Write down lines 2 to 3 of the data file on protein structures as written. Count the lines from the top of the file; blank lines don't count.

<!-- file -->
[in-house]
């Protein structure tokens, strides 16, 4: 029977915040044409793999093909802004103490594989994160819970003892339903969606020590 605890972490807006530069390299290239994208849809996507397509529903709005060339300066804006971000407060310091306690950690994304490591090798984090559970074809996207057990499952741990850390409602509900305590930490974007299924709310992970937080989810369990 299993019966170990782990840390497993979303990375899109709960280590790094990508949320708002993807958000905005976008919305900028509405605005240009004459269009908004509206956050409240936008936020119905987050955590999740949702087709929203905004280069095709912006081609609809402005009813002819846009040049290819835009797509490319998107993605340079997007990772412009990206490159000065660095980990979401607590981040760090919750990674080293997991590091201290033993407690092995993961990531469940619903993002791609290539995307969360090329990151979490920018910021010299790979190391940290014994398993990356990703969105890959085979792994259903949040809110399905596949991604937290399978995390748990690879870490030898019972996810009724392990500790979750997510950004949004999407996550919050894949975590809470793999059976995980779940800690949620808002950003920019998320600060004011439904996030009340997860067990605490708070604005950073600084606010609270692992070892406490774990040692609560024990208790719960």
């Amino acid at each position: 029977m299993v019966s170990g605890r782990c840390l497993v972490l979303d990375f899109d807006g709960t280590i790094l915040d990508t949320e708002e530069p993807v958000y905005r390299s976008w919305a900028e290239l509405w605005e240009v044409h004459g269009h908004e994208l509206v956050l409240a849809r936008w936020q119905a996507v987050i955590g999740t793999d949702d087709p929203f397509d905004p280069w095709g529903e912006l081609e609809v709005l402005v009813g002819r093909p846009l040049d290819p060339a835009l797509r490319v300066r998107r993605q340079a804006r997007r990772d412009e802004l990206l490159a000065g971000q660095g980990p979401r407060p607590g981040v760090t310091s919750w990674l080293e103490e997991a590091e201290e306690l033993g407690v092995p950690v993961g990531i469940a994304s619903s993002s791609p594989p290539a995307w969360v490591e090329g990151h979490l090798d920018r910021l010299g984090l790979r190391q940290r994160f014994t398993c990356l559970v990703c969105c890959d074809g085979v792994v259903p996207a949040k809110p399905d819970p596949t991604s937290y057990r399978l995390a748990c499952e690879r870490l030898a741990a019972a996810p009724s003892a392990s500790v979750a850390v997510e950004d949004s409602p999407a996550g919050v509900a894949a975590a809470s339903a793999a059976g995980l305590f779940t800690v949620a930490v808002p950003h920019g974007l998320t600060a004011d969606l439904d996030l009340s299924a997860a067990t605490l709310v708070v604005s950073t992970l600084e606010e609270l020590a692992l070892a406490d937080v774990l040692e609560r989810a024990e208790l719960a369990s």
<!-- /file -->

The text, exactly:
């Protein structure tokens, strides 16, 4: 029977915040044409793999093909802004103490594989994160819970003892339903969606020590 605890972490807006530069390299290239994208849809996507397509529903709005060339300066804006971000407060310091306690950690994304490591090798984090559970074809996207057990499952741990850390409602509900305590930490974007299924709310992970937080989810369990 299993019966170990782990840390497993979303990375899109709960280590790094990508949320708002993807958000905005976008919305900028509405605005240009004459269009908004509206956050409240936008936020119905987050955590999740949702087709929203905004280069095709912006081609609809402005009813002819846009040049290819835009797509490319998107993605340079997007990772412009990206490159000065660095980990979401607590981040760090919750990674080293997991590091201290033993407690092995993961990531469940619903993002791609290539995307969360090329990151979490920018910021010299790979190391940290014994398993990356990703969105890959085979792994259903949040809110399905596949991604937290399978995390748990690879870490030898019972996810009724392990500790979750997510950004949004999407996550919050894949975590809470793999059976995980779940800690949620808002950003920019998320600060004011439904996030009340997860067990605490708070604005950073600084606010609270692992070892406490774990040692609560024990208790719960």
């Amino acid at each position: 029977m299993v019966s170990g605890r782990c840390l497993v972490l979303d990375f899109d807006g709960t280590i790094l915040d990508t949320e708002e530069p993807v958000y905005r390299s976008w919305a900028e290239l509405w605005e240009v044409h004459g269009h908004e994208l509206v956050l409240a849809r936008w936020q119905a996507v987050i955590g999740t793999d949702d087709p929203f397509d905004p280069w095709g529903e912006l081609e609809v709005l402005v009813g002819r093909p846009l040049d290819p060339a835009l797509r490319v300066r998107r993605q340079a804006r997007r990772d412009e802004l990206l490159a000065g971000q660095g980990p979401r407060p607590g981040v760090t310091s919750w990674l080293e103490e997991a590091e201290e306690l033993g407690v092995p950690v993961g990531i469940a994304s619903s993002s791609p594989p290539a995307w969360v490591e090329g990151h979490l090798d920018r910021l010299g984090l790979r190391q940290r994160f014994t398993c990356l559970v990703c969105c890959d074809g085979v792994v259903p996207a949040k809110p399905d819970p596949t991604s937290y057990r399978l995390a748990c499952e690879r870490l030898a741990a019972a996810p009724s003892a392990s500790v979750a850390v997510e950004d949004s409602p999407a996550g919050v509900a894949a975590a809470s339903a793999a059976g995980l305590f779940t800690v949620a930490v808002p950003h920019g974007l998320t600060a004011d969606l439904d996030l009340s299924a997860a067990t605490l709310v708070v604005s950073t992970l600084e606010e609270l020590a692992l070892a406490d937080v774990l040692e609560r989810a024990e208790l719960a369990s």